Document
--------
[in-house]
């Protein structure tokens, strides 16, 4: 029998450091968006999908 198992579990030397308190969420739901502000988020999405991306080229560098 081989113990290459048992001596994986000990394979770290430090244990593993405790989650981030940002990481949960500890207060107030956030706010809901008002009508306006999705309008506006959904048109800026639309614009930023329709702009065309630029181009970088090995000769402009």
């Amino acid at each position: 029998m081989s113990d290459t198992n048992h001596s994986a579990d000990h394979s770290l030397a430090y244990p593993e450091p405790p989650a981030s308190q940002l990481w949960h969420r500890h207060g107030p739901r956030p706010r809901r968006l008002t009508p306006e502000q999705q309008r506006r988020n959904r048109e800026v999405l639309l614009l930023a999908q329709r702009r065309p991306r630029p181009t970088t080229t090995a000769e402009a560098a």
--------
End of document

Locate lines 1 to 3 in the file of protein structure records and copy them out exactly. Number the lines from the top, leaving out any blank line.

[in-house]
């Protein structure tokens, strides 16, 4: 029998450091968006999908 198992579990030397308190969420739901502000988020999405991306080229560098 081989113990290459048992001596994986000990394979770290430090244990593993405790989650981030940002990481949960500890207060107030956030706010809901008002009508306006999705309008506006959904048109800026639309614009930023329709702009065309630029181009970088090995000769402009």
């Amino acid at each position: 029998m081989s113990d290459t198992n048992h001596s994986a579990d000990h394979s770290l030397a430090y244990p593993e450091p405790p989650a981030s308190q940002l990481w949960h969420r500890h207060g107030p739901r956030p706010r809901r968006l008002t009508p306006e502000q999705q309008r506006r988020n959904r048109e800026v999405l639309l614009l930023a999908q329709r702009r065309p991306r630029p181009t970088t080229t090995a000769e402009a560098a």